Pediatric Hodgkin’s lymphoma outcomes appear worse among black patients
Black pediatric patients with Hodgkin’s lymphoma have inferior survival rates compared with white and Hispanic patients, according to results of a population-based analysis.
Further, patients in Florida appear to have worse outcomes compared with a national sample.
Although survival rates for pediatric Hodgkin’s lymphoma are favorable, with current 5-year survival at approximately 95%, racial and ethnic disparities persist in this population.
“It appears that pediatric Hodgkin’s lymphoma patients in Florida have worse outcomes with regard to OS when compared with the rest of the country,” study researcher Joseph Panoff, MD, a radiation oncologist at Sylvester Comprehensive Cancer Center at the University of Miami Miller School of Medicine, told HemOnc Today. “The fact that African American patients had worse OS than whites or Hispanics is concordant with previous studies from other cancer histologies.”
To examine potential disparities across ethnicities, Panoff and colleagues evaluated the survival outcomes of pediatric and adolescent patients with Hodgkin’s lymphoma diagnosed and treated in Florida between 1981 and 2010 using the Florida Cancer Data System. They then validated these findings using 1983 to 2010 data from the SEER database.
The analysis included data from 1,778 patients from the Florida cohort and 6,027 patients from the national cohort. The median age at diagnosis was 17 years (range, 0.1-21) for both cohorts.
The majority of both cohorts were non-Hispanic white (Florida, 67.7%; SEER, 70%), followed by Hispanic (Florida, 18%; SEER, 19%) and non-Hispanic black (Florida, 13%; SEER, 11%).
Five-year OS was 84.2% in the Florida cohort and 93.5% in the national cohort.
In the Florida cohort, black patients appeared to have worse OS than non-Hispanic white and Hispanic patients at all time points. Thirty-three percent (95% CI, 20-46) of black patients achieved 25-year OS compared with 49.1% (95% CI, 42-56) of white and 44.7% (95% CI, 27-61) of Hispanic (P = .0005) patients.
In a multivariate regression model, black race increased risk for mortality compared with being white (HR = 1.81; 95% CI, 1.32-2.5) and Hispanic (HR = 1.64; 95% CI, 1.07-2.51).
Adjusted analyses also showed male sex increased risk for mortality (HR = 1.76; 95% CI, 1.38-2.25).
In the SEER cohort, the rate of 25-year OS again appeared worse among black patients (74.2%) compared with white (82%) and Hispanic (82%; P = .0005) patients. A smaller proportion of black patients (85.7%) also achieved 25-year disease-specific survival compared with white (90.8%) and Hispanic (88.1%; P = .0002) patients.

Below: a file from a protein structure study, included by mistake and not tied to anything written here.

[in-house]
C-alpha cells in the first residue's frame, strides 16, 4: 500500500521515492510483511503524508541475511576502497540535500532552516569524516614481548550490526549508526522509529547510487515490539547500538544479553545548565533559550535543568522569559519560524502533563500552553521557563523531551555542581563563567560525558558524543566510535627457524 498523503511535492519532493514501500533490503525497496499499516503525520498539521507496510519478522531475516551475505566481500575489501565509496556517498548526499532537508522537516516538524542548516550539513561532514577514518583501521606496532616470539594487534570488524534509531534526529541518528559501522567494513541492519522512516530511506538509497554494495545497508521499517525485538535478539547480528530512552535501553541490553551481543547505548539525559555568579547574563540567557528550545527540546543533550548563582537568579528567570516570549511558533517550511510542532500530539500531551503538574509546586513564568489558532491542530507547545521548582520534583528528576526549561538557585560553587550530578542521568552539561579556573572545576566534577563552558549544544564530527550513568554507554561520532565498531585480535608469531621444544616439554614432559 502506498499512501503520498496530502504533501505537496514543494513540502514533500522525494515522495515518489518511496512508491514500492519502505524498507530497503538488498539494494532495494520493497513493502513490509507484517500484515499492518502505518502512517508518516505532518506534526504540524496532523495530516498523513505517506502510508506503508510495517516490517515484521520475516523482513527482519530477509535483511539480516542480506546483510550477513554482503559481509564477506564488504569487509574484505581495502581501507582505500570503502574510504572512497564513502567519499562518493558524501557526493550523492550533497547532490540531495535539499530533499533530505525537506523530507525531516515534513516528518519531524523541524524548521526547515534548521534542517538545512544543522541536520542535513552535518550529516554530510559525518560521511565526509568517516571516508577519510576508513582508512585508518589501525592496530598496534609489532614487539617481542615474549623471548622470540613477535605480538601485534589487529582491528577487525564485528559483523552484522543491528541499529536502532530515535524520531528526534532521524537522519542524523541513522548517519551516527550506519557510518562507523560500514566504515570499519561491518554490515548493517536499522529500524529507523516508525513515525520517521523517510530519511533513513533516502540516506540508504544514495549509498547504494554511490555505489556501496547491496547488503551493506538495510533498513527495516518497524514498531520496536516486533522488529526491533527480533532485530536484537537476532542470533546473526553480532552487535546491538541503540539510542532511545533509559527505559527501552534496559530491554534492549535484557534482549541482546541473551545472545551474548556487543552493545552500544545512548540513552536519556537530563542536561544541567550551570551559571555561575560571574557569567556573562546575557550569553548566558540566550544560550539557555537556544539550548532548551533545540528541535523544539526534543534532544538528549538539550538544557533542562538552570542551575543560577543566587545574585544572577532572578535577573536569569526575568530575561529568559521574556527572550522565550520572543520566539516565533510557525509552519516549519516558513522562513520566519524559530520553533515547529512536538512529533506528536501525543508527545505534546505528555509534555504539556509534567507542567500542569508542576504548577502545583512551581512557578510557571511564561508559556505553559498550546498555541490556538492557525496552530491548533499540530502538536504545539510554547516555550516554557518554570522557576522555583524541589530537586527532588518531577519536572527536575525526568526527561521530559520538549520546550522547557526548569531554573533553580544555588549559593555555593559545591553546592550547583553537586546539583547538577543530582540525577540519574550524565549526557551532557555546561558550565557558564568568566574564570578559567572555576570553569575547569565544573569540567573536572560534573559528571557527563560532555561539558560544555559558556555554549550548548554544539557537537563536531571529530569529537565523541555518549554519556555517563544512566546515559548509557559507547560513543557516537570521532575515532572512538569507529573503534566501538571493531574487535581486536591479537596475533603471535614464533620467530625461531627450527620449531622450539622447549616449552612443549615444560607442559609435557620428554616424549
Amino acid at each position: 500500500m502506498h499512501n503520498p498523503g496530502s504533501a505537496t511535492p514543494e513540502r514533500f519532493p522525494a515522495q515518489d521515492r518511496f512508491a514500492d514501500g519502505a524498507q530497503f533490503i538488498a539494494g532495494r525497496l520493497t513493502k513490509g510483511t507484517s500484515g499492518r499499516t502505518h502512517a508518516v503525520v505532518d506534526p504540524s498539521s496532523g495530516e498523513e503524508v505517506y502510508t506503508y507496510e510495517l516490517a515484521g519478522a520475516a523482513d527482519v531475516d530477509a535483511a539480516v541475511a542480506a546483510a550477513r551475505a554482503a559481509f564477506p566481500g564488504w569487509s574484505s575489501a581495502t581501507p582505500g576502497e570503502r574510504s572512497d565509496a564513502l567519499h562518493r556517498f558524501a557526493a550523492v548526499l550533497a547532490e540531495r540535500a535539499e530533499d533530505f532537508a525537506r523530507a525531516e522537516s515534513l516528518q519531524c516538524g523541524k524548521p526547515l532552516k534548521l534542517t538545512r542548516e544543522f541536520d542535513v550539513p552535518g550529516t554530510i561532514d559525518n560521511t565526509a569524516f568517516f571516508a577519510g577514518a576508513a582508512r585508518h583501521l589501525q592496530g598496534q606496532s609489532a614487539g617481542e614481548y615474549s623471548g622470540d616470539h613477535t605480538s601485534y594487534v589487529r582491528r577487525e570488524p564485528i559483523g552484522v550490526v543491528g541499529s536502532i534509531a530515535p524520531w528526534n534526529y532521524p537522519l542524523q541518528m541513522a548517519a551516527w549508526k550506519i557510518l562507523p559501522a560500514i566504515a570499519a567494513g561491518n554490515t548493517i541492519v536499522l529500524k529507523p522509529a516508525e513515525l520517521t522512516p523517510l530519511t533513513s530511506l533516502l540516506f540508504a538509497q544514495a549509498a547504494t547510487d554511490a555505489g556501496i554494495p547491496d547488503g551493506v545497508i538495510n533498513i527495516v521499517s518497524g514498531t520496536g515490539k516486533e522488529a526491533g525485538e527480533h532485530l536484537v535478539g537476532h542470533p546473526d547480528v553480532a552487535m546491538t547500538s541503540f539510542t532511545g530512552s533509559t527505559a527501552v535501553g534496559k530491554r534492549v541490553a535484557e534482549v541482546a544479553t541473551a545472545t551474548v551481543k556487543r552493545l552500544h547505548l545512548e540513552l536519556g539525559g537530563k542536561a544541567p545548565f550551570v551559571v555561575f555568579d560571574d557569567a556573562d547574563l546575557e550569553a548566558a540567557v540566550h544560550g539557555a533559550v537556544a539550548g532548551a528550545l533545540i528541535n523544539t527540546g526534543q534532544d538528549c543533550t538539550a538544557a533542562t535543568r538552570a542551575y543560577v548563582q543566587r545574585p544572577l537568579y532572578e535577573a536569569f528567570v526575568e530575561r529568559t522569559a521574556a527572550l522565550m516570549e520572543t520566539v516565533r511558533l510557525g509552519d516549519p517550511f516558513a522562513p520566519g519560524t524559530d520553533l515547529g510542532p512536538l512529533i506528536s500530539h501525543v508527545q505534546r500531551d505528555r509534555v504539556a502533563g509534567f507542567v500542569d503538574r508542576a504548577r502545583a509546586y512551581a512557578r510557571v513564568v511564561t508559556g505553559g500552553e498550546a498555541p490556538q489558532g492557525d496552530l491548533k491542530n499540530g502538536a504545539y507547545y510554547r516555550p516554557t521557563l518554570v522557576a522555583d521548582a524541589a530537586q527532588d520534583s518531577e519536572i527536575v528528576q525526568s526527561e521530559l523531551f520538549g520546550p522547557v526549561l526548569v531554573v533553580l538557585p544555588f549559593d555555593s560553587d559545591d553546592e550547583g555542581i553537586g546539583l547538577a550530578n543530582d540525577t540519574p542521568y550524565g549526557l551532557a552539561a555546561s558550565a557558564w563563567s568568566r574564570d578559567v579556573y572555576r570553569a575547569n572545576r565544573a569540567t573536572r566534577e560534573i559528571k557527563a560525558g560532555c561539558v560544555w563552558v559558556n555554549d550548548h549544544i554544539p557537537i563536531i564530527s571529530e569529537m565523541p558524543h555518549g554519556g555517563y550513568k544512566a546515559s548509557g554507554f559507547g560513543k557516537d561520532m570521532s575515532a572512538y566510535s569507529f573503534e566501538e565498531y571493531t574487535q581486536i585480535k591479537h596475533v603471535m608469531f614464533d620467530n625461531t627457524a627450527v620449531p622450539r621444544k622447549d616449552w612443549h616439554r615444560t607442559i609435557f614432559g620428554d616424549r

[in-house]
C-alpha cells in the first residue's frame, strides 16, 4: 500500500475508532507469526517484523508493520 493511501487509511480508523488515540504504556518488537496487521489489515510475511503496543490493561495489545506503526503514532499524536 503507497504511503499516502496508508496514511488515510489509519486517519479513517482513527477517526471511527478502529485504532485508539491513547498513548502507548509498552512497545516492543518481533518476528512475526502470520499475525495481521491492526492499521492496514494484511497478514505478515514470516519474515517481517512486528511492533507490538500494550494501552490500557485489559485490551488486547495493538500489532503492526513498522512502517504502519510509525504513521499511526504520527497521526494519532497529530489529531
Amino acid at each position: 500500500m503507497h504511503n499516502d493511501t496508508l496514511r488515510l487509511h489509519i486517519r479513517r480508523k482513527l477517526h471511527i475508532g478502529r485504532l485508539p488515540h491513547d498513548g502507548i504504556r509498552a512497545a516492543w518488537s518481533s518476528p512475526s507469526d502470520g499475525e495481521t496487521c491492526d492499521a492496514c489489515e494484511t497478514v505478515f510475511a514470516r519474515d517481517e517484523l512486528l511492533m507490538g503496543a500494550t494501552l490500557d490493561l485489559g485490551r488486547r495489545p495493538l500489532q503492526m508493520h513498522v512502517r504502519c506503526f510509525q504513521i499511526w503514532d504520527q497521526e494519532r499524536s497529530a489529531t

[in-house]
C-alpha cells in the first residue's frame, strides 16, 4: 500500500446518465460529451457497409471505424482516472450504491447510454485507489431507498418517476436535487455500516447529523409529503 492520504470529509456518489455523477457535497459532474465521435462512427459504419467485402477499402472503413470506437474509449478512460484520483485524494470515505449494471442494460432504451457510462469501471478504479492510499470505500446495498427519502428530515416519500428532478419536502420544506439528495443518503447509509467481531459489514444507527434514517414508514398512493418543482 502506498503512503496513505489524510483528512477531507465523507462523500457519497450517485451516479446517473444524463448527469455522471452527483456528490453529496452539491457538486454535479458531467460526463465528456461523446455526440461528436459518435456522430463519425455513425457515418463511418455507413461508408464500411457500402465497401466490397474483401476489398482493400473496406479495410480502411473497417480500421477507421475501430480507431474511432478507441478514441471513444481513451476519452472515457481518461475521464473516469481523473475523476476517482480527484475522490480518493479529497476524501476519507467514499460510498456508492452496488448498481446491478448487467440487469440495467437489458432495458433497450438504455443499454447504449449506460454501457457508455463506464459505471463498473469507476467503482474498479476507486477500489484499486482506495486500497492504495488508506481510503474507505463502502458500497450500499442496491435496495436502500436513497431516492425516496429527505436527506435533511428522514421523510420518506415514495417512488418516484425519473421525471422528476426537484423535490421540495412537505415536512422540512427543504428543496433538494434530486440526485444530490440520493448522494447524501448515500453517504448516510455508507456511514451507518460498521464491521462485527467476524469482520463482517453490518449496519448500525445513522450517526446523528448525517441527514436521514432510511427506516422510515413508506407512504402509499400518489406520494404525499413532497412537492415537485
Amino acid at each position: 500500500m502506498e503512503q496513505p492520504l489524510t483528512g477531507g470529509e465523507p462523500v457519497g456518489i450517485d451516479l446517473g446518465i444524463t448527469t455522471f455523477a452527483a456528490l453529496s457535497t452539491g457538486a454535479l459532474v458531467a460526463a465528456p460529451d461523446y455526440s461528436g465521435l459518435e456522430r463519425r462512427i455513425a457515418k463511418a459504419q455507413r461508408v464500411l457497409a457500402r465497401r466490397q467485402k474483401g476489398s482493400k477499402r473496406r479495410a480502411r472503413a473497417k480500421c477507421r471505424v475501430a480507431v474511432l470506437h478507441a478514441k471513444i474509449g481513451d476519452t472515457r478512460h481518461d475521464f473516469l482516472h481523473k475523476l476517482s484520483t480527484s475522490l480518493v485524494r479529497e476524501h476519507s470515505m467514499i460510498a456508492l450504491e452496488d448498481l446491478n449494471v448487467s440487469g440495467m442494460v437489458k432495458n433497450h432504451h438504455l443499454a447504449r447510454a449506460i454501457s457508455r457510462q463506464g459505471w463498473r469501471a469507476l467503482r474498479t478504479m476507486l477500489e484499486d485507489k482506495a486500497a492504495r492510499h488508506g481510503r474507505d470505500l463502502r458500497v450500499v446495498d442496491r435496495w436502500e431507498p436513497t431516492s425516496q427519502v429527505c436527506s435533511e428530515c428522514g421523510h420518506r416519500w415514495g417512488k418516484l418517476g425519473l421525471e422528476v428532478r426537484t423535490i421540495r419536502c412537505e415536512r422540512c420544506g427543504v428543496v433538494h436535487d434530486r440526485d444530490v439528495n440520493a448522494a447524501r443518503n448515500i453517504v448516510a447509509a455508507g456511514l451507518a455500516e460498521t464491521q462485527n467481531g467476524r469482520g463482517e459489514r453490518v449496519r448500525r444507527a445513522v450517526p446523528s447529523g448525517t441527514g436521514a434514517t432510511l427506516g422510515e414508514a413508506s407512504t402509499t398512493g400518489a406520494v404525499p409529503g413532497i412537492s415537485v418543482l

A multivariate Cox regression analysis showed black race was independently associated with worse OS (HR = 1.64; 95% CI, 1.31-2.01) and disease-specific survival (HR = 1.24; 95% CI, 1.16-1.33).
Patient sex did not appear to influence 25-year OS and disease-specific survival outcomes in the SEER cohort. However, researchers also found a smaller proportion of Hispanic males achieved 25-year disease-specific survival than white males (84.8% vs. 90.6%; P = .0478).
The researchers noted several study limitations, including that the results were not adjusted for socioeconomic status, which has been negatively associated with pediatric cancer survival.
Also, researchers acknowledged misclassification of race or ethnicity is possible, especially among patients in the Hispanic group, and classifying patients to only one race or ethnicity for research purposes may not address the complexity of racial interactions on American health outcomes.
“This [racial/ethnic] disparity along with the worsened disease-specific survival for male Hispanic patients is likely due to sociocultural factors such as mistrust of the health care system and decreased access to care,” Panoff said. “However racial/ethnic tumor biology differences should not be excluded as a possible etiology.
“It will be interesting to evaluate whether the Affordable Health Care Act improves this racial and ethnic disparity over the next decade,” he added. – by Anthony SanFilippo
For more information:
Joseph Panoff , MD, can be reached at Department of Radiation Oncology, University of Miami, Suite 1500, 1475 NW 12 Ave., Miami, FL 33136; email: email@example.com.
Disclosure: The researchers reported no relevant financial disclosures.